The shear stress applied to lymphatic endothelial cells (LEC) by lymph flow changes dramatically under normal conditions as well as in response to disease conditions and immune reactions. In general, LEC are known to regulate the contraction frequency and strength of lymphatic pumping in response to shear stress. Intracellular calcium concentration, [Ca2+]i, is an important factor that regulates lymphatic contraction characteristics. In this study, we measured changes in the [Ca2+]i under different shear stress levels, and determined the source of this calcium signal. Briefly, human dermal LEC were cultured in custom-made micro-channels for 3 days before loading with 2μM Fura-2 AM, a ratiometric calcium dye to measure [Ca2+]i. Step-changes in shear stress resulted in a rapid increase in [Ca2+]i followed by a gradual return to the basal level and sometimes below the initial baseline (45.2±2.2 nM). The [Ca2+]i reached a peak at 126.2±5.6 nM for 10 dyn/cm2 stimulus, whereas the peak was only 71.8±5.4 nM for 1 dyn/cm2 stimulus, indicating that the calcium signal depends on the magnitude of shear stress. Removal of the extracellular calcium from the buffer or pharmocological blockade of calcium release-activated calcium (CRAC) channels significantly reduced the peak [Ca2+]i, demonstrating a role of extracellular calcium entry. Inhibition of endoplasmic reticulum (ER) calcium pumps showed the importance of intracellular calcium stores in the initiation of this signal. In conclusion, we demonstrated that the shear-mediated calcium signal is dependent on the magnitude of the shear and involves ER store calcium release and extracellular calcium entry.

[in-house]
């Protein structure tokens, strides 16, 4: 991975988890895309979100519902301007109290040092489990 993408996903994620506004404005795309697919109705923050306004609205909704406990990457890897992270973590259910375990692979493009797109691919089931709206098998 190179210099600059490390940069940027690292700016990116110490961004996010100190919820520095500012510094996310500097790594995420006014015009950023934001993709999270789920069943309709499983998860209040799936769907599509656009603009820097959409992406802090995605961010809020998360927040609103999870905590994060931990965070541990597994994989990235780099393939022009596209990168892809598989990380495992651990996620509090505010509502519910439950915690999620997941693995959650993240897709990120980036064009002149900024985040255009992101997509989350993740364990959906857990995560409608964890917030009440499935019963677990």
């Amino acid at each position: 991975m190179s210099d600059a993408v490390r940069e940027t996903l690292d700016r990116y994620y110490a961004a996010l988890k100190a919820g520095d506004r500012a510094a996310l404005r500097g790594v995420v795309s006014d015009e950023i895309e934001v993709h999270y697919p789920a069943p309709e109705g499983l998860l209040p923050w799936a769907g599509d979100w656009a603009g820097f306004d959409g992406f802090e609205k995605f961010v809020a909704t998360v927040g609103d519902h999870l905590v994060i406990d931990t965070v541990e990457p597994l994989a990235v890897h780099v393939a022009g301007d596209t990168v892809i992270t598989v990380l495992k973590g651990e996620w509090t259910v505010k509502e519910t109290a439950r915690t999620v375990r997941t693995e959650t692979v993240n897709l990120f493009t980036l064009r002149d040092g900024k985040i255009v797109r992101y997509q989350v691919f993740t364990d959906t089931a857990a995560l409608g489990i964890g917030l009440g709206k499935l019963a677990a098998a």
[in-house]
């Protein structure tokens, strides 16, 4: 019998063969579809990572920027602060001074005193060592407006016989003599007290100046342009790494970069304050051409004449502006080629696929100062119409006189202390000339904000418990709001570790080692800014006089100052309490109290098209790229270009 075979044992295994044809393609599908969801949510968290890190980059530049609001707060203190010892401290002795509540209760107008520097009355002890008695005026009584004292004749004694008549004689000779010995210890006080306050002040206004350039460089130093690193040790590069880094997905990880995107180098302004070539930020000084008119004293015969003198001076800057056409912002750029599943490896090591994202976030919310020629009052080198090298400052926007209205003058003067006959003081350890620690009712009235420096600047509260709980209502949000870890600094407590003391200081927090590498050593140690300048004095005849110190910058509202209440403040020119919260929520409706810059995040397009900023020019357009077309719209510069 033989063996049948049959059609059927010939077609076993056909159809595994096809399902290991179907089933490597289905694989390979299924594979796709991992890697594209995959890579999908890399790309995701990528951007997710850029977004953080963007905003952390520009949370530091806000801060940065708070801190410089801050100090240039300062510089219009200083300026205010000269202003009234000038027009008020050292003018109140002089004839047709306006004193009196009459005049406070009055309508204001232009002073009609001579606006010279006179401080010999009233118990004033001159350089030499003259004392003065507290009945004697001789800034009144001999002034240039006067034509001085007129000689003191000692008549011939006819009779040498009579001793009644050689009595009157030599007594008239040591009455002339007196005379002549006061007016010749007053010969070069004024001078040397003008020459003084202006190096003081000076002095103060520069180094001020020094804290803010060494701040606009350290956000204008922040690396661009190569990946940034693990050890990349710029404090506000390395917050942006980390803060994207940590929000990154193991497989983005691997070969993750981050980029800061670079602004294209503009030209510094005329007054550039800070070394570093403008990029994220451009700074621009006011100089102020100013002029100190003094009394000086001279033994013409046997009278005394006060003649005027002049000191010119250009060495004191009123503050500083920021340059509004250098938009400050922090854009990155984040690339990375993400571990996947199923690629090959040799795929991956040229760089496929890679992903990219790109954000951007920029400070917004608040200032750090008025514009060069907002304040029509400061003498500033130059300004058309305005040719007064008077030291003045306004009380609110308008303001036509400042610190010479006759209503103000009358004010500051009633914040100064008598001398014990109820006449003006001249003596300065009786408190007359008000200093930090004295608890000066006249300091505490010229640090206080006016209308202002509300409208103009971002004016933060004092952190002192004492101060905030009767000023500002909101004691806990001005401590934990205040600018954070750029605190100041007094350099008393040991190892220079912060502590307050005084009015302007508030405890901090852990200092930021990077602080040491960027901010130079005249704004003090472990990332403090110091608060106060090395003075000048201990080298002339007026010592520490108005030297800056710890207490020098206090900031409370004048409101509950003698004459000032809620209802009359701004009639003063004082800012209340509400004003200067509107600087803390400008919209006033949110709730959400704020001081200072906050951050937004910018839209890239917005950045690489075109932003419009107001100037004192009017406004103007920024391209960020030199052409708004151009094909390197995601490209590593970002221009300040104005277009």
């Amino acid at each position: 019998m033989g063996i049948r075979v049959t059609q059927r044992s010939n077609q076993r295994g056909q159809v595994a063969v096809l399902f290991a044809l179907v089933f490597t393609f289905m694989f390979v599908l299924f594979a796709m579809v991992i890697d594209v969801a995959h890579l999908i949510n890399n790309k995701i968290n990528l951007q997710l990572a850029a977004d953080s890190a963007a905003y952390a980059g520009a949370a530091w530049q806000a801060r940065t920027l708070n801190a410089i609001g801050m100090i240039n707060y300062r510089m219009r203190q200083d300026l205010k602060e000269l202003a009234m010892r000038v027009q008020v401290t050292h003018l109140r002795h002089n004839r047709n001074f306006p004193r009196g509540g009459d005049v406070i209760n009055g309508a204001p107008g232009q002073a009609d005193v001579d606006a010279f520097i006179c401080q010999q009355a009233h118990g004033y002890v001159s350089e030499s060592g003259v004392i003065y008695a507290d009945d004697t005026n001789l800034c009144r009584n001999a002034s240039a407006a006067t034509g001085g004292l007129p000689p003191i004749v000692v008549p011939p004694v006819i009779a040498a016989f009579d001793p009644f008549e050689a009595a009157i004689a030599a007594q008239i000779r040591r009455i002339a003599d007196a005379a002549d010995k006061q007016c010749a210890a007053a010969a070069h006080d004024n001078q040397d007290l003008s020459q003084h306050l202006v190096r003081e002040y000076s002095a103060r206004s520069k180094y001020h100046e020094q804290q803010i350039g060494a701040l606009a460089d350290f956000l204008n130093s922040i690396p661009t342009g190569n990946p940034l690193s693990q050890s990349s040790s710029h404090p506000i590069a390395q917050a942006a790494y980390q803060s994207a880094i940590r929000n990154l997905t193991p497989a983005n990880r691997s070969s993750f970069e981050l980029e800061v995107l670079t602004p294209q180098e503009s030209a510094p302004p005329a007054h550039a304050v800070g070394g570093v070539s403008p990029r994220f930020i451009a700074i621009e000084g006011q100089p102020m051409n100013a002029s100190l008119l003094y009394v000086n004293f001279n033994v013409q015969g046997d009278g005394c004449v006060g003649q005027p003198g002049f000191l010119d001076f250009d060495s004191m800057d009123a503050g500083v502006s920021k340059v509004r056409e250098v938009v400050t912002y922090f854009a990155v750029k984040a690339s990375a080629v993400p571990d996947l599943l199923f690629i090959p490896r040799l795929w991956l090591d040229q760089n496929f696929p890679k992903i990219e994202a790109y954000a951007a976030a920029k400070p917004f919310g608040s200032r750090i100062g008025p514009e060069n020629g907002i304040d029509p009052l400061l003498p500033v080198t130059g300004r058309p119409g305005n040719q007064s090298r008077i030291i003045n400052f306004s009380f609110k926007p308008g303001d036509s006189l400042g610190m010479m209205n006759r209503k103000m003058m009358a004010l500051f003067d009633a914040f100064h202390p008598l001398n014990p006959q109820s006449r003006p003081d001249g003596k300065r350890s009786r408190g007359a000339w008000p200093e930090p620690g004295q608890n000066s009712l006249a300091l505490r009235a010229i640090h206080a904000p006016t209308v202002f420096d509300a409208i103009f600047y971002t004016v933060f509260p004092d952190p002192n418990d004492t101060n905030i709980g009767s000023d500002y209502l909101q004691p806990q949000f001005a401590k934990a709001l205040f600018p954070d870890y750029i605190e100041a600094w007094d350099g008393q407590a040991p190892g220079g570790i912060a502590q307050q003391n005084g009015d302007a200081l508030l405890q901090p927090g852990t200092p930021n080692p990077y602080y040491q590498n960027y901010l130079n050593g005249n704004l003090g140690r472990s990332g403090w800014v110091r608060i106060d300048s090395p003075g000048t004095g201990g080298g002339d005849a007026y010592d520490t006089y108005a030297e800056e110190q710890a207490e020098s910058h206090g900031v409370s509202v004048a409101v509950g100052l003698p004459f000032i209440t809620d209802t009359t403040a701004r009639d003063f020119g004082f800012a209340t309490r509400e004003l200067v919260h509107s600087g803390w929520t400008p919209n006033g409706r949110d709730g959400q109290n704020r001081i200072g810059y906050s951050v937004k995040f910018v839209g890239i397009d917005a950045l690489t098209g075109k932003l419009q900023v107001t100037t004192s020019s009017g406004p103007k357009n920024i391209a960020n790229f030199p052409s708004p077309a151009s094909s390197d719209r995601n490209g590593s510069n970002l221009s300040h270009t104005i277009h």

- shear stress
- intracellular calcium
- lymphatic endothelial cell
- Copyright © 2014, American Journal of Physiology - Heart and Circulatory Physiology